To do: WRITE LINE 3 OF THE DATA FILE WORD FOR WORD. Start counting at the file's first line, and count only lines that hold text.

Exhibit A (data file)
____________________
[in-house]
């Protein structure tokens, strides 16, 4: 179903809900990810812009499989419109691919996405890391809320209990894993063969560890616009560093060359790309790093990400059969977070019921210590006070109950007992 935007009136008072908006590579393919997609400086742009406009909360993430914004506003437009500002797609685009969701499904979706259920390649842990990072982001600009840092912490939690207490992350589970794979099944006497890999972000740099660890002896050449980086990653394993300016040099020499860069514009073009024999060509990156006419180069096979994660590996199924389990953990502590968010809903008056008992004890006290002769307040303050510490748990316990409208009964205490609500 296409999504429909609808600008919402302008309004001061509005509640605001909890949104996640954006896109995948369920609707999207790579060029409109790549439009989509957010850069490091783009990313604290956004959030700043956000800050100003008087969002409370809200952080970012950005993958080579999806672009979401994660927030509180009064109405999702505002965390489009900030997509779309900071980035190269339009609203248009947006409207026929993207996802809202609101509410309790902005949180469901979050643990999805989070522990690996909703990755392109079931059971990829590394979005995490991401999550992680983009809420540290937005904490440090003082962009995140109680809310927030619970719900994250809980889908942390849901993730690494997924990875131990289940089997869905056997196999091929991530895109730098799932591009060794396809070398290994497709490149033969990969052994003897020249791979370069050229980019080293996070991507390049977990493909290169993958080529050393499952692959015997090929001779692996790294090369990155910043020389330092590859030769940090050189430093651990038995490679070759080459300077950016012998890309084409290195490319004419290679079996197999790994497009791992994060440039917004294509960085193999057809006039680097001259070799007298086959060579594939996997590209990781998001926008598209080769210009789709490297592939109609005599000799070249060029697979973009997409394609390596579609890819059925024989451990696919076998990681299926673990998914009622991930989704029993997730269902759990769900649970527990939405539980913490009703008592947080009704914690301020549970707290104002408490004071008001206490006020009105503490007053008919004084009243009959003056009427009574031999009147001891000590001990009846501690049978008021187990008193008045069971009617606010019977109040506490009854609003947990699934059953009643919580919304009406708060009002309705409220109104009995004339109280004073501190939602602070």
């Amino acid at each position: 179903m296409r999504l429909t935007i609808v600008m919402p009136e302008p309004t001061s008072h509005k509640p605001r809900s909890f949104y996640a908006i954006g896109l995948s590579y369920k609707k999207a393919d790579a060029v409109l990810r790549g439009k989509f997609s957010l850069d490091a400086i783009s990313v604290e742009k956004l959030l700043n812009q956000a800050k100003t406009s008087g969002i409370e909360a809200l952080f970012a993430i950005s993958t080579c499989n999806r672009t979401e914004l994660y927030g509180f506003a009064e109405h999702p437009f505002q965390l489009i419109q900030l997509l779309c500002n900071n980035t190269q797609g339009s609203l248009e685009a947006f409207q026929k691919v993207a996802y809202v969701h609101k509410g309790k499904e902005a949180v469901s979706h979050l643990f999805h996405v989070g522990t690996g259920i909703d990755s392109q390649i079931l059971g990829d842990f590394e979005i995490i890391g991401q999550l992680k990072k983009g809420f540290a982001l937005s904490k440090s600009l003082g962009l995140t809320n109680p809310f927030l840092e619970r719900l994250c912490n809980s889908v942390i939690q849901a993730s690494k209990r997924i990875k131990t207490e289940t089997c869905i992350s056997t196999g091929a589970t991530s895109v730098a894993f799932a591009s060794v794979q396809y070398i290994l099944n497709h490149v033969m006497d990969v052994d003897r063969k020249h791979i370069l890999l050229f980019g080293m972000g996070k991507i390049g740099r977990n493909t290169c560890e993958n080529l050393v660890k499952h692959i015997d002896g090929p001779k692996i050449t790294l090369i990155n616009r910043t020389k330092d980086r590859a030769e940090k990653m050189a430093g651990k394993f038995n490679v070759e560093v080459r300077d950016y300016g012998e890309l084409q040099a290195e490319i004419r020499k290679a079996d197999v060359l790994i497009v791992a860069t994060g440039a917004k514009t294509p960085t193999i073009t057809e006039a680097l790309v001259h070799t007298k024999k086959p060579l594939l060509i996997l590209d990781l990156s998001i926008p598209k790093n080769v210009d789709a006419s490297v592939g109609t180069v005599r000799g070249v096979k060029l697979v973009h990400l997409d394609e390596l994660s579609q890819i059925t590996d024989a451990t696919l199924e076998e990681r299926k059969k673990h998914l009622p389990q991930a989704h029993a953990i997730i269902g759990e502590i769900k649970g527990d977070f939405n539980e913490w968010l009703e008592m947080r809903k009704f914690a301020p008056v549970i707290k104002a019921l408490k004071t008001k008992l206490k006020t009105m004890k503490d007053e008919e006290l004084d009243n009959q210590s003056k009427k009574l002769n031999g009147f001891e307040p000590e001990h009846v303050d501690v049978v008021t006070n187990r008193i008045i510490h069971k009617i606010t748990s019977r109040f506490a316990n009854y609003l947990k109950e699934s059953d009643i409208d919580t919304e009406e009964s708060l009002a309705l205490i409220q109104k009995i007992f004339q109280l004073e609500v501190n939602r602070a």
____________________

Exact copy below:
């Amino acid at each position: 179903m296409r999504l429909t935007i609808v600008m919402p009136e302008p309004t001061s008072h509005k509640p605001r809900s909890f949104y996640a908006i954006g896109l995948s590579y369920k609707k999207a393919d790579a060029v409109l990810r790549g439009k989509f997609s957010l850069d490091a400086i783009s990313v604290e742009k956004l959030l700043n812009q956000a800050k100003t406009s008087g969002i409370e909360a809200l952080f970012a993430i950005s993958t080579c499989n999806r672009t979401e914004l994660y927030g509180f506003a009064e109405h999702p437009f505002q965390l489009i419109q900030l997509l779309c500002n900071n980035t190269q797609g339009s609203l248009e685009a947006f409207q026929k691919v993207a996802y809202v969701h609101k509410g309790k499904e902005a949180v469901s979706h979050l643990f999805h996405v989070g522990t690996g259920i909703d990755s392109q390649i079931l059971g990829d842990f590394e979005i995490i890391g991401q999550l992680k990072k983009g809420f540290a982001l937005s904490k440090s600009l003082g962009l995140t809320n109680p809310f927030l840092e619970r719900l994250c912490n809980s889908v942390i939690q849901a993730s690494k209990r997924i990875k131990t207490e289940t089997c869905i992350s056997t196999g091929a589970t991530s895109v730098a894993f799932a591009s060794v794979q396809y070398i290994l099944n497709h490149v033969m006497d990969v052994d003897r063969k020249h791979i370069l890999l050229f980019g080293m972000g996070k991507i390049g740099r977990n493909t290169c560890e993958n080529l050393v660890k499952h692959i015997d002896g090929p001779k692996i050449t790294l090369i990155n616009r910043t020389k330092d980086r590859a030769e940090k990653m050189a430093g651990k394993f038995n490679v070759e560093v080459r300077d950016y300016g012998e890309l084409q040099a290195e490319i004419r020499k290679a079996d197999v060359l790994i497009v791992a860069t994060g440039a917004k514009t294509p960085t193999i073009t057809e006039a680097l790309v001259h070799t007298k024999k086959p060579l594939l060509i996997l590209d990781l990156s998001i926008p598209k790093n080769v210009d789709a006419s490297v592939g109609t180069v005599r000799g070249v096979k060029l697979v973009h990400l997409d394609e390596l994660s579609q890819i059925t590996d024989a451990t696919l199924e076998e990681r299926k059969k673990h998914l009622p389990q991930a989704h029993a953990i997730i269902g759990e502590i769900k649970g527990d977070f939405n539980e913490w968010l009703e008592m947080r809903k009704f914690a301020p008056v549970i707290k104002a019921l408490k004071t008001k008992l206490k006020t009105m004890k503490d007053e008919e006290l004084d009243n009959q210590s003056k009427k009574l002769n031999g009147f001891e307040p000590e001990h009846v303050d501690v049978v008021t006070n187990r008193i008045i510490h069971k009617i606010t748990s019977r109040f506490a316990n009854y609003l947990k109950e699934s059953d009643i409208d919580t919304e009406e009964s708060l009002a309705l205490i409220q109104k009995i007992f004339q109280l004073e609500v501190n939602r602070a």